Khalid: In fact, this question that you posed is so central to my book’s argument that I actually open the first chapter on Egypt with a story from an Egyptian return migrant in the 1980s. His narrative is illustrative of the fate of millions who migrated to the Gulf to seek better opportunities and one that speaks directly to the dramatic impact of changing labor policies in the Gulf on the sending countries. This young man, a plumber by profession, went first to Libya, and then ended up in Saudi Arabia before having to return to Egypt in great part as a result of new emigration policies that favored Asian over Arab labor. His trajectory fits with the way the book is divided. The first part deals with the period of the oil boom for Egypt, Sudan and Somalia. That is, the era in which all three countries witnessed a boom in expatriate remittances fueling the expansion of informal markets that came to be regulated by religious or ethnic networks. The second part of the book addresses the impact of the dramatic decline in remittances and how these generated severe economic crises and the imposition of economic austerity policies. It is here that I turn to the dramatic political and social impact of return migration and the recessionary downturn in the region.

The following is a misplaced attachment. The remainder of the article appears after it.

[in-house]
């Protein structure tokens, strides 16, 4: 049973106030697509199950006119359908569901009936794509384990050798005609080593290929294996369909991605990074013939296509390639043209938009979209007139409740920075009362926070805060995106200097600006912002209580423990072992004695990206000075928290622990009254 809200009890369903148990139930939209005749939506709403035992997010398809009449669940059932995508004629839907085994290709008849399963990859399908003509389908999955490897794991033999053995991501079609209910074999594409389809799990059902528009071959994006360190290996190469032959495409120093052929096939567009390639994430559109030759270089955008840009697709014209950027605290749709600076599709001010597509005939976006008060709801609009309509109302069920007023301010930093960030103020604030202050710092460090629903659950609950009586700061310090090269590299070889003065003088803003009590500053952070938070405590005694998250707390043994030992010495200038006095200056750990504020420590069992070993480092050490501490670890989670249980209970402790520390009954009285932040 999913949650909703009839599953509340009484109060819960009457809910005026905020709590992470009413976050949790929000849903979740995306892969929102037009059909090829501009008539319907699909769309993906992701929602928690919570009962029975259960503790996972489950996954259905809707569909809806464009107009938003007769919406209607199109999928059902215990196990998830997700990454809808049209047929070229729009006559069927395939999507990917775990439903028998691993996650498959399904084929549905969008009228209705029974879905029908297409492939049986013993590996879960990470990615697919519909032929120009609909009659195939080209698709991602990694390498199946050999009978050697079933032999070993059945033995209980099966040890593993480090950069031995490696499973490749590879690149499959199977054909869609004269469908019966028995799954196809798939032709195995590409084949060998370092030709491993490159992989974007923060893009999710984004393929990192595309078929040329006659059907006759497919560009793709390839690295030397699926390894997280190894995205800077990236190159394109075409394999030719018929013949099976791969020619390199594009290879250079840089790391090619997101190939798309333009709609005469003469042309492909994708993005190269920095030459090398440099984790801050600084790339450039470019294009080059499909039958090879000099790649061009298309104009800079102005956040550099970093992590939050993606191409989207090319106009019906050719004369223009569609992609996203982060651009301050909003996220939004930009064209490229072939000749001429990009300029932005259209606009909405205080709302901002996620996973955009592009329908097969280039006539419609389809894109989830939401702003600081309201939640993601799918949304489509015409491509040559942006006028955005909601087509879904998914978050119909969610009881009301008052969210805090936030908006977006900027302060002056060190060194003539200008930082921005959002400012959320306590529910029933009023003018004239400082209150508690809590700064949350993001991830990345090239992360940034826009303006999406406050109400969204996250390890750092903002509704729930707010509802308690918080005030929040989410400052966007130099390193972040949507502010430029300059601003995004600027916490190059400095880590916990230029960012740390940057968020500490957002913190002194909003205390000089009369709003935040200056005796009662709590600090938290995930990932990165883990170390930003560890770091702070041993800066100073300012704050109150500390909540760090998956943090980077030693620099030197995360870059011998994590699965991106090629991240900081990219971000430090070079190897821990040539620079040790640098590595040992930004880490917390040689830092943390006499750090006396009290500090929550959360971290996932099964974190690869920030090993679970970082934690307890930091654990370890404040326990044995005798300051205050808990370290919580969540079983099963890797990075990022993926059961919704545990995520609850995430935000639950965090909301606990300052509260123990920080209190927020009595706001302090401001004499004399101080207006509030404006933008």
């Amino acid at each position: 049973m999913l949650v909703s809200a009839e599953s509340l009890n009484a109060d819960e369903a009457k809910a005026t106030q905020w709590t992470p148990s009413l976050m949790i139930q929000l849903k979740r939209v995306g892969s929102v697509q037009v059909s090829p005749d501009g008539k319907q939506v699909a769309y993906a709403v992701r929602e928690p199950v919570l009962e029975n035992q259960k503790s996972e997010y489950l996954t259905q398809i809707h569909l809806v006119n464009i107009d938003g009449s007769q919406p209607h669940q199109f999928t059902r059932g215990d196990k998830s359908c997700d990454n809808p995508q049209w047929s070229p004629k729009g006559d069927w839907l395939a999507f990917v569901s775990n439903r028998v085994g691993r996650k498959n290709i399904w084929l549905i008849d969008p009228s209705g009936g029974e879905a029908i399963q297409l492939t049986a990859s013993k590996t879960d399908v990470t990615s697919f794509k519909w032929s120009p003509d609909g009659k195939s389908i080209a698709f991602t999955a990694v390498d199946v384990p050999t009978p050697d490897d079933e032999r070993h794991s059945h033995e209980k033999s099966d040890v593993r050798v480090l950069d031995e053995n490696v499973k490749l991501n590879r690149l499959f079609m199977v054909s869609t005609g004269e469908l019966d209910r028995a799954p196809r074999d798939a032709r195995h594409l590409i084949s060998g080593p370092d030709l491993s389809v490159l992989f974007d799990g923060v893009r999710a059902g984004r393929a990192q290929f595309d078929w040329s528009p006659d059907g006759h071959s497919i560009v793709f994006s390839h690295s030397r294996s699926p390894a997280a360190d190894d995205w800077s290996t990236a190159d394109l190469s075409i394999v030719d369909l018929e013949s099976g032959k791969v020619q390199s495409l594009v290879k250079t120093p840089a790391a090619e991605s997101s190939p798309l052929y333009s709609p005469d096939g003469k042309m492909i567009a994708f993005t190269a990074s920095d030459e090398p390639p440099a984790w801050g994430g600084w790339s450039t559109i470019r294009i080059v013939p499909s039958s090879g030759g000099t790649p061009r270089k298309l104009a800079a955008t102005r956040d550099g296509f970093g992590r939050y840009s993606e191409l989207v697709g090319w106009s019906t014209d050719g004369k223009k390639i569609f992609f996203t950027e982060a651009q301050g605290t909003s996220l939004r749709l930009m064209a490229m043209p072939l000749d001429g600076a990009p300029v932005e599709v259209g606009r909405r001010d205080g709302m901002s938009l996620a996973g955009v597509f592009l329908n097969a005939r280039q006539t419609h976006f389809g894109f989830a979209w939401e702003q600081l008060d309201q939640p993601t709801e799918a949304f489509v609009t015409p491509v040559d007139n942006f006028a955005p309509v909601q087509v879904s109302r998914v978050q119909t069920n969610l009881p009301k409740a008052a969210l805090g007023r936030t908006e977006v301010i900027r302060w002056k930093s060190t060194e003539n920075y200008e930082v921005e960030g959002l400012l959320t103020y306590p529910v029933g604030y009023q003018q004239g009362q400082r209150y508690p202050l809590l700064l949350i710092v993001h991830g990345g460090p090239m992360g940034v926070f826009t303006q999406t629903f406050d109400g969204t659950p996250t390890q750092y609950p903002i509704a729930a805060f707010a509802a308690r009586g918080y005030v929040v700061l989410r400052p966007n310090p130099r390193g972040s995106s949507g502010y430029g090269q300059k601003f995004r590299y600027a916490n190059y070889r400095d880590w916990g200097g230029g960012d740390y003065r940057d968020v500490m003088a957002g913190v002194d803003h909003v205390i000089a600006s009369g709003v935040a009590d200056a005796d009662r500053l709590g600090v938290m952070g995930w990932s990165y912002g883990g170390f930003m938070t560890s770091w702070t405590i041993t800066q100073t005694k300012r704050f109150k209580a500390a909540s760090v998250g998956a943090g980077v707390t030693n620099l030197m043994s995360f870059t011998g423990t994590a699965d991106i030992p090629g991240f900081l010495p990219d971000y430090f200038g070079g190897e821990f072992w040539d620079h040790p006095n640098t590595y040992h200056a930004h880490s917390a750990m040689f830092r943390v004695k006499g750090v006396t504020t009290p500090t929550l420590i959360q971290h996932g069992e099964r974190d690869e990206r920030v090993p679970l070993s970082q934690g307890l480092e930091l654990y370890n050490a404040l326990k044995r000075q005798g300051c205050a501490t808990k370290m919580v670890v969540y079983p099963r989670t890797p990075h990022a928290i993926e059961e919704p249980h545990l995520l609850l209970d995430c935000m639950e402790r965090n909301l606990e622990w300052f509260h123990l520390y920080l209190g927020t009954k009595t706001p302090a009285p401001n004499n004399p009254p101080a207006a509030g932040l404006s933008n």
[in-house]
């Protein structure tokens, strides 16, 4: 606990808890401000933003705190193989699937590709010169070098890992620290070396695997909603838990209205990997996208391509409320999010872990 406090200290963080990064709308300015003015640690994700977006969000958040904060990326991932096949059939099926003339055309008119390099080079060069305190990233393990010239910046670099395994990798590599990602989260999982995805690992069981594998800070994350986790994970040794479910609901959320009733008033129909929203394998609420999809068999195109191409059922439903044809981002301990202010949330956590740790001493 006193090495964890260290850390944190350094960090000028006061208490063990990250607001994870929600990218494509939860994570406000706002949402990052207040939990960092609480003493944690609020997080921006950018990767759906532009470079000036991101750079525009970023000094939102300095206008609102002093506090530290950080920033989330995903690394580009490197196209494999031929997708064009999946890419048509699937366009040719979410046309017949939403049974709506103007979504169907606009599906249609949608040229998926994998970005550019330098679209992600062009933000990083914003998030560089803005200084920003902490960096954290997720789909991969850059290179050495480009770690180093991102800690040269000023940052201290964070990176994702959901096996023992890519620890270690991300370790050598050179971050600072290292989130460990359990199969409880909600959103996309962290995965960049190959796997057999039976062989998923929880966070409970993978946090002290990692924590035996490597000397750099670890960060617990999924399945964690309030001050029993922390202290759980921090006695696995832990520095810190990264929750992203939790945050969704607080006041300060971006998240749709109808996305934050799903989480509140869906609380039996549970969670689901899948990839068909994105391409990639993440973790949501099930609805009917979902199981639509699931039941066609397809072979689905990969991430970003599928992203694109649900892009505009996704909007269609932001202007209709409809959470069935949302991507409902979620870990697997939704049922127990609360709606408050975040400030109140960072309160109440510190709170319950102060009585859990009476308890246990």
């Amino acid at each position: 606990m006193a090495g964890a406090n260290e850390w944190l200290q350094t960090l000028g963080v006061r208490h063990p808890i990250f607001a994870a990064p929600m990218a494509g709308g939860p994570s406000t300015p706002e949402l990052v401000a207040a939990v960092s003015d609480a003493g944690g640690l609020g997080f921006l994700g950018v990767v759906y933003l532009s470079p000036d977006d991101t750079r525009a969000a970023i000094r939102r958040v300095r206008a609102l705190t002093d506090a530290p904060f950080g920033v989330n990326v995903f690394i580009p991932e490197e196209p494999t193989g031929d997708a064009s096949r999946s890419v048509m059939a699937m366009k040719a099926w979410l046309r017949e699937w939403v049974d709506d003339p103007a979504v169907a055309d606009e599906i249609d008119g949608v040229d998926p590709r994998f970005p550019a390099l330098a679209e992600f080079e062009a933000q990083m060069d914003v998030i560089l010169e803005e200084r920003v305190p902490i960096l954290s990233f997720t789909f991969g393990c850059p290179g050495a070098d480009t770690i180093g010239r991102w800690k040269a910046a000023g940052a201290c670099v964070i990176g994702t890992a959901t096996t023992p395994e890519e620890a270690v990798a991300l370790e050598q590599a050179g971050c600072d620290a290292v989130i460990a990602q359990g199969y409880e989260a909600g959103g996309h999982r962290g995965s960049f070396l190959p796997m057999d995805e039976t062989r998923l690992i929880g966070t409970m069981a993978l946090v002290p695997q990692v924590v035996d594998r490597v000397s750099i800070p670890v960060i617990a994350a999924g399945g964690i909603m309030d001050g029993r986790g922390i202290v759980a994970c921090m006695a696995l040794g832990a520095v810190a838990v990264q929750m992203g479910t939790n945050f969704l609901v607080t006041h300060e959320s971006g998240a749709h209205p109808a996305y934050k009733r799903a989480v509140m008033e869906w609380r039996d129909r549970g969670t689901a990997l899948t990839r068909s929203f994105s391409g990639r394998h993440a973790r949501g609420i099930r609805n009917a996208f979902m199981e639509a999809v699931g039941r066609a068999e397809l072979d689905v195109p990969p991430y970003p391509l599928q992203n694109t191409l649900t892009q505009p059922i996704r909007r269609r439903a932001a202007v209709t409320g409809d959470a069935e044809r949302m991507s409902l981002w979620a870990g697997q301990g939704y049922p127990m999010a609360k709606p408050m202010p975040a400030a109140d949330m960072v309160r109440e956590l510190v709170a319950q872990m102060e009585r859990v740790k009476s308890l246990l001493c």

Among the consequences of the boom were the rising fortunes of Islamist movements in Egypt and Sudan, which gained popularity in part by providing the kind of services that previously were not available, such as social welfare provisioning, the disbursement of financial loans to Islamist loyalists based, ostensibly, on Islamic principles and the securement of employment and forms of social protection to workers in the informal labor market. But the cycle of boom-and-bust also changed the economic policies of the state. Egypt, for example, had encouraged out-migration of labor during the boom as a safety valve in order to implement neoliberal reforms without risking political instability. Out-migration tampers factors that increase economic and social grievances that underpin popular protests and insurgency against the state. It does so by decreasing the labor pool in the sending country, helping to alleviate unemployment and may also increase the incomes of the remaining workers. Moreover, expatriate workers often send money back home, enhancing their families’ standards of living and contributing positively to the sending nation’s trade balance. Taken together, these factors significantly reduce political instability in the home country. Alternatively, the interruption or slowing down of emigration adversely affects political stability. Indeed, by the 1990s, the Egyptian state, realizing that it could no longer rely on out-migration to the Gulf, shifted policy. This is where you see the implementation of financial liberalization and, I would argue, increasing state repression.